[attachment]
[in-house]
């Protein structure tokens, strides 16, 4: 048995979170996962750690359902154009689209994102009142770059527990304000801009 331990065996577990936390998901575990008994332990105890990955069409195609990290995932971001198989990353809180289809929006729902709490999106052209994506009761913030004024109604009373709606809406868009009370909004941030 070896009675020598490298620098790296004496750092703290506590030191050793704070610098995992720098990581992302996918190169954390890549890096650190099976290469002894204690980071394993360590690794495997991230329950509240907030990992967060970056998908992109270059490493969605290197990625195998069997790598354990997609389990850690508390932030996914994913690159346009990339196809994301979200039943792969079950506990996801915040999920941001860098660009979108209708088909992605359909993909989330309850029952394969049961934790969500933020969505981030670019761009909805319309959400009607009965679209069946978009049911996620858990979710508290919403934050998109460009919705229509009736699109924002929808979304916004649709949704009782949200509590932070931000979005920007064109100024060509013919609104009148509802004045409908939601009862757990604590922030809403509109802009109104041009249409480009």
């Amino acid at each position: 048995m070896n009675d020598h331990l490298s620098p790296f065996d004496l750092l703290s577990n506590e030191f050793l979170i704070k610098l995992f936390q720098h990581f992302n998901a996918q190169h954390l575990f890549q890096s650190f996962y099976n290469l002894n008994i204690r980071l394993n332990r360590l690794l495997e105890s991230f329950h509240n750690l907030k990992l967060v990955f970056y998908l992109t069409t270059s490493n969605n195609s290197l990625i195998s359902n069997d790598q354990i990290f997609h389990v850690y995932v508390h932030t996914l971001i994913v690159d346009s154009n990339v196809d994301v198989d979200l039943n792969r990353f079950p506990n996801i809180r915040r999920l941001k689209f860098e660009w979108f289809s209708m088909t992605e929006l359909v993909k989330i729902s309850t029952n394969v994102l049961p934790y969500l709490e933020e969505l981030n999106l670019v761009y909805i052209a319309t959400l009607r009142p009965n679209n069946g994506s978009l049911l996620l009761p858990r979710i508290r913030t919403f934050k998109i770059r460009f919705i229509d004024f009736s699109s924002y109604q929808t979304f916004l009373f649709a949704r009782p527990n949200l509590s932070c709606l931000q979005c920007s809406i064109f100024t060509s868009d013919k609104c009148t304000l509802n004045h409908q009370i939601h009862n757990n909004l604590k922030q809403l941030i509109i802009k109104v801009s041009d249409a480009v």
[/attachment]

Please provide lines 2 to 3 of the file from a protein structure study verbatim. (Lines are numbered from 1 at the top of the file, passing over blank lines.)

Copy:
């Protein structure tokens, strides 16, 4: 048995979170996962750690359902154009689209994102009142770059527990304000801009 331990065996577990936390998901575990008994332990105890990955069409195609990290995932971001198989990353809180289809929006729902709490999106052209994506009761913030004024109604009373709606809406868009009370909004941030 070896009675020598490298620098790296004496750092703290506590030191050793704070610098995992720098990581992302996918190169954390890549890096650190099976290469002894204690980071394993360590690794495997991230329950509240907030990992967060970056998908992109270059490493969605290197990625195998069997790598354990997609389990850690508390932030996914994913690159346009990339196809994301979200039943792969079950506990996801915040999920941001860098660009979108209708088909992605359909993909989330309850029952394969049961934790969500933020969505981030670019761009909805319309959400009607009965679209069946978009049911996620858990979710508290919403934050998109460009919705229509009736699109924002929808979304916004649709949704009782949200509590932070931000979005920007064109100024060509013919609104009148509802004045409908939601009862757990604590922030809403509109802009109104041009249409480009």
């Amino acid at each position: 048995m070896n009675d020598h331990l490298s620098p790296f065996d004496l750092l703290s577990n506590e030191f050793l979170i704070k610098l995992f936390q720098h990581f992302n998901a996918q190169h954390l575990f890549q890096s650190f996962y099976n290469l002894n008994i204690r980071l394993n332990r360590l690794l495997e105890s991230f329950h509240n750690l907030k990992l967060v990955f970056y998908l992109t069409t270059s490493n969605n195609s290197l990625i195998s359902n069997d790598q354990i990290f997609h389990v850690y995932v508390h932030t996914l971001i994913v690159d346009s154009n990339v196809d994301v198989d979200l039943n792969r990353f079950p506990n996801i809180r915040r999920l941001k689209f860098e660009w979108f289809s209708m088909t992605e929006l359909v993909k989330i729902s309850t029952n394969v994102l049961p934790y969500l709490e933020e969505l981030n999106l670019v761009y909805i052209a319309t959400l009607r009142p009965n679209n069946g994506s978009l049911l996620l009761p858990r979710i508290r913030t919403f934050k998109i770059r460009f919705i229509d004024f009736s699109s924002y109604q929808t979304f916004l009373f649709a949704r009782p527990n949200l509590s932070c709606l931000q979005c920007s809406i064109f100024t060509s868009d013919k609104c009148t304000l509802n004045h409908q009370i939601h009862n757990n909004l604590k922030q809403l941030i509109i802009k109104v801009s041009d249409a480009v």